Mindfulness meditation is a form of meditation that focuses entirely on the here and now. All attention is on breathing in and out calmly. The moment a feeling or thought arises, it is fully accepted and not judged. The tradition of meditation comes from the East, but Western people are beginning to integrate it more and more into their daily lives. And this is not without reason.
Research shows that mindfulness meditation has tremendous benefits. Practicing mindfulness meditation has been proven to increase people's well-being. In addition, it is increasingly being integrated into clinical settings, as treatment programs with mindfulness components actually lead to the relief of clinical symptoms. And the list goes on: research focused on the brain shows that the structure of the brain can change in a positive way.
A new study answers an important connecting question. Indeed, unlike the structure of the brain, one might also ask what mindfulness changes about the dynamics of the active brain. How do the brains of mindfulness meditation practitioners and non-practitioners differ at this level? To answer this, fMRI data was used to look at three relevant brain networks.
Three networks, three functions
Candidate 1: The Default Mode Network (DMN). This network is active at times when you are awake and unfocused on the external world. Think of moments like daydreaming or introspection. Why was this area analyzed? The DMN is relevant to mindfulness meditation, because during meditation we cut ourselves off from the external world.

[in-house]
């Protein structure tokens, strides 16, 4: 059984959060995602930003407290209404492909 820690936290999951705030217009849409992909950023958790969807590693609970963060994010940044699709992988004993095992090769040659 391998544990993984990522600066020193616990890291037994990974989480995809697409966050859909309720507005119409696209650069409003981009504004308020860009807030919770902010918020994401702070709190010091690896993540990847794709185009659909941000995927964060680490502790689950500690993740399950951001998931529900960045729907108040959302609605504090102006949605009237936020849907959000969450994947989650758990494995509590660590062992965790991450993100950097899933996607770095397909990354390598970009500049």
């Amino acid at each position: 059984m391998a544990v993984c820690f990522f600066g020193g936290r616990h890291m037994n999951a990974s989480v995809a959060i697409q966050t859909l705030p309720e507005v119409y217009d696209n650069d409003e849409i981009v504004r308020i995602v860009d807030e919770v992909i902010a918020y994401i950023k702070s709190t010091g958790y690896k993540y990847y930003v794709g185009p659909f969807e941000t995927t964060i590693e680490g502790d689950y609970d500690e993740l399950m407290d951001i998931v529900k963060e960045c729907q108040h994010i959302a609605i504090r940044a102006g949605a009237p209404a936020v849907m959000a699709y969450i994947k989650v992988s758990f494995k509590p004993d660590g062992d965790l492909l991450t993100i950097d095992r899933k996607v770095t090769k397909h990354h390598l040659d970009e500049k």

Candidate 2 was the Saliency Network (SN). "Saliency" involves things that attract our attention easily. This network was included in the analysis because it is linked to the degree to which we are aware of our thoughts wandering, especially emotionally tinged thoughts. Pretty relevant to meditation right?
Finally, the Central Executive Network (CEN) was being researched. This network is active when a person is actively trying to focus on the present and when we redirect our attention.
How did the research work?
The procedure was as follows. Some 26 participants with no meditation experience were trained on mindfulness meditation using breathing exercises for two weeks. They were then given a mindfulness questionnaire to determine their mindfulness skills. The researchers expected the above-named brain networks of participants who scored higher on this questionnaire to differ in a distinct way from participants who scored low on the mindfulness questionnaire.
Findings and interpretation
What exactly did the brains of people who are better at mindfulness meditation do differently? The data showed that the three networks of people who are better at mindfulness are less interconnected. In other words, the networks are more separated and less communication takes place. The interpretation of this is tricky, but the researchers dare to put forward some lines of thought. One important of these concerns the lowered connectivity between the Central Executive Network (relevant to directing attention) and the Saliency Network (relevant to emotional thoughts). The weakened connectivity between the two networks perhaps ensures that a mindful person is better able to take control of deviant brooding thoughts while meditating. Either way, finding these kinds of differences is an important step toward fully understanding the forces and mechanisms behind mindfulness meditation. This is important, because whether you ask scientists or practitioners, mindfulness meditation still has much undiscovered potential.
This article was published in Frontiers in Human Neuroscience.
Author: Sander van Bree
Translated by: Joyce Burger